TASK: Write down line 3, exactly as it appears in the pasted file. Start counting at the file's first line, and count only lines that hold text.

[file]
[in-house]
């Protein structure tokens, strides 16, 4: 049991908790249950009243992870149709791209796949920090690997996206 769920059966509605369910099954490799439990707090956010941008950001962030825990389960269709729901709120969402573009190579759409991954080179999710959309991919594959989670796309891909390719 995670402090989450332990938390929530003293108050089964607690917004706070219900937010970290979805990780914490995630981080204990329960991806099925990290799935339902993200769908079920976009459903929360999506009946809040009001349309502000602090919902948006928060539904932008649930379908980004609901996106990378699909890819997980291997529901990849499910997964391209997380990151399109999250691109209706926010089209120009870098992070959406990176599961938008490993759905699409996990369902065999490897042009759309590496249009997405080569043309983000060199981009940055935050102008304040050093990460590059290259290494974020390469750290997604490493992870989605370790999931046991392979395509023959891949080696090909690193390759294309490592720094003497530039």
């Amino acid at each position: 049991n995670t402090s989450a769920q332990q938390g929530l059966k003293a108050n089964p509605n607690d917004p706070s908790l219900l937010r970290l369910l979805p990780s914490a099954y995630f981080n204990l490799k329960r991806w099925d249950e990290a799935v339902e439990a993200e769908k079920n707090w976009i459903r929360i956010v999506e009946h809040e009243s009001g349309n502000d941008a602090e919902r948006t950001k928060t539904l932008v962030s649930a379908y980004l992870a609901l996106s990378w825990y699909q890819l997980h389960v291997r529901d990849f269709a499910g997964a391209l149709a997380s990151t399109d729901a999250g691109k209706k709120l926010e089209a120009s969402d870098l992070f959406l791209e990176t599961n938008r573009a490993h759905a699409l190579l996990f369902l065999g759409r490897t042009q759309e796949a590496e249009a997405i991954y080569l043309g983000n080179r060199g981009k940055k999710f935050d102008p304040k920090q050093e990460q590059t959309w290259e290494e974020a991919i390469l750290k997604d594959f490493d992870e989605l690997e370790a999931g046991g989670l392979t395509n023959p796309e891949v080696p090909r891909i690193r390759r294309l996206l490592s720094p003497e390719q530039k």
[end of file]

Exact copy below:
């Amino acid at each position: 049991n995670t402090s989450a769920q332990q938390g929530l059966k003293a108050n089964p509605n607690d917004p706070s908790l219900l937010r970290l369910l979805p990780s914490a099954y995630f981080n204990l490799k329960r991806w099925d249950e990290a799935v339902e439990a993200e769908k079920n707090w976009i459903r929360i956010v999506e009946h809040e009243s009001g349309n502000d941008a602090e919902r948006t950001k928060t539904l932008v962030s649930a379908y980004l992870a609901l996106s990378w825990y699909q890819l997980h389960v291997r529901d990849f269709a499910g997964a391209l149709a997380s990151t399109d729901a999250g691109k209706k709120l926010e089209a120009s969402d870098l992070f959406l791209e990176t599961n938008r573009a490993h759905a699409l190579l996990f369902l065999g759409r490897t042009q759309e796949a590496e249009a997405i991954y080569l043309g983000n080179r060199g981009k940055k999710f935050d102008p304040k920090q050093e990460q590059t959309w290259e290494e974020a991919i390469l750290k997604d594959f490493d992870e989605l690997e370790a999931g046991g989670l392979t395509n023959p796309e891949v080696p090909r891909i690193r390759r294309l996206l490592s720094p003497e390719q530039k």